Teachers are learning how to hide our own fears for the sake of our students.
Suddenly, the PA system cracks to life again. Our vice principal’s voice sounds different this time. Serious. Concerned. “We’re going to move immediately to a lockdown procedure. Lock down. Lock down. Lock down.” This is the active shooter announcement. And it’s not a drill. I quickly walk to the back of my classroom, conscious of maintaining a calm, in-control appearance. I remove the magnet from my door, make sure it’s locked. Quickly, I check the hall for any students who I may need to pull into my room and, I realize with a cold shock, for the shooter. I shut the door, turn off the lights, and instruct the students to move out of the line of sight from the door. Several students express concern. A few are immediately terrified. “It’s nothing, guys. Relax,” I say, squeezing a few shoulders reassuringly as I listen for gunshots.
I don’t want to die today. I did not sign up for this.
As I smile and tell the students that they can use their phones as long as they’re on silent (after all, maybe one of their friends in another part of the building will hear the shots and then we’ll know where the shooter is ), I realize I may have to keep my promise to my students today. I may have to sacrifice myself to save them. I may die today. So might my students. And as sure as I am that I would die for any one of them, another thought is also running through my head. I don’t want to die today. I did not sign up for this.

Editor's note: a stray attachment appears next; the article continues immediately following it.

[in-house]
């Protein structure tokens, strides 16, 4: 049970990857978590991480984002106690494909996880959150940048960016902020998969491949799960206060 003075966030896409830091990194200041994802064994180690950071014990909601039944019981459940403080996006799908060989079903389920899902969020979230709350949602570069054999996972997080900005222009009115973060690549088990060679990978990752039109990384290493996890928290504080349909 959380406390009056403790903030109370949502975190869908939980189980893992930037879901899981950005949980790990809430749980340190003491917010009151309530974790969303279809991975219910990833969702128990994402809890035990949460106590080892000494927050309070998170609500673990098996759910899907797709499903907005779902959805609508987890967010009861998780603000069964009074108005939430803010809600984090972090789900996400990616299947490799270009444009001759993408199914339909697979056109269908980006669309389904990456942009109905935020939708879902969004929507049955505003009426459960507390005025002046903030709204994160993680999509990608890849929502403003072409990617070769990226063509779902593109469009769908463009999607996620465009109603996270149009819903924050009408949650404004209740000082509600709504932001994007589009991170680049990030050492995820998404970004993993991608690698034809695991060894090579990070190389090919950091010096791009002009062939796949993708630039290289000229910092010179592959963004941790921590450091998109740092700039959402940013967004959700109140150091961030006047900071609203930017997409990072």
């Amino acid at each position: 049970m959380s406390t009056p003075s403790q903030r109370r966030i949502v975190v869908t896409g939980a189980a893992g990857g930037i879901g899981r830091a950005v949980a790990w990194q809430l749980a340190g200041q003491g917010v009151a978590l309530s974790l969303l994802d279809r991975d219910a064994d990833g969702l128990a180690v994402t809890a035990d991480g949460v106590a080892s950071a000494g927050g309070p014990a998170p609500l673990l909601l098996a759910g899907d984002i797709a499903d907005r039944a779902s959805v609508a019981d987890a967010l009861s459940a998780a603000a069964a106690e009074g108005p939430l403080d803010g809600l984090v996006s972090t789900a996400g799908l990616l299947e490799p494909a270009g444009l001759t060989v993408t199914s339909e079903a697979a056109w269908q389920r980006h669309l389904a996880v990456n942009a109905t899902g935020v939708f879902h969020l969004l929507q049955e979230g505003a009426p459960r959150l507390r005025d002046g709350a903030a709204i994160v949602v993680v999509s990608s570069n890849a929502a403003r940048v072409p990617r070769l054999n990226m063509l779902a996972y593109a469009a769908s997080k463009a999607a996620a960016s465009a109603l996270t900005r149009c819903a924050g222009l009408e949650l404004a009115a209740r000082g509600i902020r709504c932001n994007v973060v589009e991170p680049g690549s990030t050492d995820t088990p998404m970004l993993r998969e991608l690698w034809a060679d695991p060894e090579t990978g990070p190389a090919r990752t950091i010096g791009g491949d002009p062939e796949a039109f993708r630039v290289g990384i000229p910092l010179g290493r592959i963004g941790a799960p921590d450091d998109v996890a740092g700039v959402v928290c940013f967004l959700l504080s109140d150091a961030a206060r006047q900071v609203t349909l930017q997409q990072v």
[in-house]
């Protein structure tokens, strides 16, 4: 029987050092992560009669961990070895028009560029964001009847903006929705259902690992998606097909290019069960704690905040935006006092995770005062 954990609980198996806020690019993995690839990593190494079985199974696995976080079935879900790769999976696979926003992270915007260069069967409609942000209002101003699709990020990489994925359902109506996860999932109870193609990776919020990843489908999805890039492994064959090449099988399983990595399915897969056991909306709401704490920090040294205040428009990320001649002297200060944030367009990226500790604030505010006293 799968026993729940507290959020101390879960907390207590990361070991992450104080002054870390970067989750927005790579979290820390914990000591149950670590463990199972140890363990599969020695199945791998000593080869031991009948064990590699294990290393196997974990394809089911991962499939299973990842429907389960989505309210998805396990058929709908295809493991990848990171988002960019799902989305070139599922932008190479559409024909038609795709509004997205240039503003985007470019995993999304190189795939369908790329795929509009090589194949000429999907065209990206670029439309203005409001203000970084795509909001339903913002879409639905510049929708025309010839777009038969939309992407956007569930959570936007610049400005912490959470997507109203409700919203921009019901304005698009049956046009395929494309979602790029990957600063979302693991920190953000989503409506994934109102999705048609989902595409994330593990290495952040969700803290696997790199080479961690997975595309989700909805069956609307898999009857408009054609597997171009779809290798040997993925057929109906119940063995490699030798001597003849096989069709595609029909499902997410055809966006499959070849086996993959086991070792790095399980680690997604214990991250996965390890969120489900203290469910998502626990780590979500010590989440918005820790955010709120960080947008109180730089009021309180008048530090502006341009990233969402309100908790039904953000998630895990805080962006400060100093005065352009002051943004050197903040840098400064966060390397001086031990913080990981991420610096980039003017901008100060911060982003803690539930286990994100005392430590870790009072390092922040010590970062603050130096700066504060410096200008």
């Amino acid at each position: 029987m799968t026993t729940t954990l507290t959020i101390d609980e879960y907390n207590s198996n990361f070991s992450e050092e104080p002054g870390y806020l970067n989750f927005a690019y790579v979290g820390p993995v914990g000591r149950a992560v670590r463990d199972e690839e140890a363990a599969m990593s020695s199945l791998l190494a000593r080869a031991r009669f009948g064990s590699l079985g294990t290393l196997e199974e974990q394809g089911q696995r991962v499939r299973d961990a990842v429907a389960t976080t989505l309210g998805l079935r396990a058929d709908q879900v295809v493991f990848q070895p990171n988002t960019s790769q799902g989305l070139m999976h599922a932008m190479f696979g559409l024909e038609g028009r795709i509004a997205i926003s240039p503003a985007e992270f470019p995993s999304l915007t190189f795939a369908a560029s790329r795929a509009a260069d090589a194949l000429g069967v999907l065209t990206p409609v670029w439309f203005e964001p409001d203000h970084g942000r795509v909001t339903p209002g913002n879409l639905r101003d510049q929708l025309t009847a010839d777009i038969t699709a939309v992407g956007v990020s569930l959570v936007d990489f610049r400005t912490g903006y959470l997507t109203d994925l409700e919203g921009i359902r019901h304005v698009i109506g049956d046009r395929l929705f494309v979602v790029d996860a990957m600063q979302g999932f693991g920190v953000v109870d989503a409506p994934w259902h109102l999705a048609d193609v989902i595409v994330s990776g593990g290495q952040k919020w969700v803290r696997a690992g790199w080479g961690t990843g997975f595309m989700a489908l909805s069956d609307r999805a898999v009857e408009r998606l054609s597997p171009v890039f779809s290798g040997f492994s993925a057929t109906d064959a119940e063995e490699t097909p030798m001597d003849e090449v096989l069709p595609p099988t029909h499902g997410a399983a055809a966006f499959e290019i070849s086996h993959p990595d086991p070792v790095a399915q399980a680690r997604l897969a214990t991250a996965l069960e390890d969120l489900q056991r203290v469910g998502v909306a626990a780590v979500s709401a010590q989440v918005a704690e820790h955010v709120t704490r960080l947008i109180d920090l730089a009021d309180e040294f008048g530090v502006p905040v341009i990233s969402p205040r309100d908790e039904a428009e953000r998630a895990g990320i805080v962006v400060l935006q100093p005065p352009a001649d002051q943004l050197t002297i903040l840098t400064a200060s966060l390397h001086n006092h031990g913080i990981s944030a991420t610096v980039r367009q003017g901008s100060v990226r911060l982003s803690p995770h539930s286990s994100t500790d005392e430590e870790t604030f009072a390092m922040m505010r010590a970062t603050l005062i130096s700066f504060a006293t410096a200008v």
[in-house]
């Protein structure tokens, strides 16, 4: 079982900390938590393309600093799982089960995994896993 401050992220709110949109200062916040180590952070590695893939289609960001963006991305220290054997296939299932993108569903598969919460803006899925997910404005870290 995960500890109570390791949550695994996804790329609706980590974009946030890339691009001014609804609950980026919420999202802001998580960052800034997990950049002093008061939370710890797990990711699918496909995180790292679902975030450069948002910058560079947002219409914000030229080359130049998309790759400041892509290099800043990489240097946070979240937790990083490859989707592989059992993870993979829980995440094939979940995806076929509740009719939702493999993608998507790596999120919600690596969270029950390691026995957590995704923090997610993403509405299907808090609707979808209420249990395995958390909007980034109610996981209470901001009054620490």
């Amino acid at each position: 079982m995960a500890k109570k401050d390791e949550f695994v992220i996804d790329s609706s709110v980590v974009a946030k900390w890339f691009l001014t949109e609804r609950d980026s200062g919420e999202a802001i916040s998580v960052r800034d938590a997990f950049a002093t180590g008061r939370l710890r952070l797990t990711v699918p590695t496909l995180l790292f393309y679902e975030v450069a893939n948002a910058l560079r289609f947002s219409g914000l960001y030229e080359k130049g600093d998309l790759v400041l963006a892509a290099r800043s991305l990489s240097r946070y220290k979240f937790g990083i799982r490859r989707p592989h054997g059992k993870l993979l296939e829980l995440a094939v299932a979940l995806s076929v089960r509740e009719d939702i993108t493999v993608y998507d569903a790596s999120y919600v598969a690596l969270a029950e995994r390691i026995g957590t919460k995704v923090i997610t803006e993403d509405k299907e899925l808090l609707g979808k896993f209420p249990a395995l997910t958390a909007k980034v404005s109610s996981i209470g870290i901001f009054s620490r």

From thinking we might die to getting ready for tomorrow’s vocabulary quiz…
Twenty minutes later the vice principal’s voice calls out again. False alarm. Everything’s fine. Students can proceed to their next class. A bit shell-shocked, I hug a few students who are still upset. I tell them to breathe. That they’re OK. I write a pass for a girl in tears to go to guidance. I get ready to teach my next class.
Later in the day, an email arrives letting us know that there were reports of a suspicious person walking around the elementary school next door. Someone reported that it looked like they may have had a gun, but they were wrong. There was no danger. No danger. Other than the trauma of an entire school full of children and their teachers wondering if today was the day they were going to die.
We can’t go on like this.
Like many teachers and students in this country, I never experienced actual gun violence during my 18 years as a classroom teacher. I was lucky. But that doesn’t mean that I’ve been unaffected by each incident of gun violence that has taken place at schools around the country. We are all affected. Each drill, each news story, and each new, tragic shooting adds another layer to the trauma our nation has seemingly accepted as normal.
For teachers, this may be manifesting in the increased feelings of burnout and secondary traumatic stress. Or in the record number of teachers who are considering walking away from the profession they never thought they’d leave. It’s also visible in the number of educators who are loudly demanding change from our government. Discussions of walk-outs, electing leaders who are serious about gun control, and fully funding mental health services are all being discussed more fervently than ever before.
For now, our students have accepted that they are not safe at school. They plan for how they will survive or, in far too many cases, how they will sacrifice themselves for their friends or teachers if necessary. What will the long-lasting effects of gun violence trauma will be? And what does the future hold for the young people who will bring this sustained trauma with them into adulthood?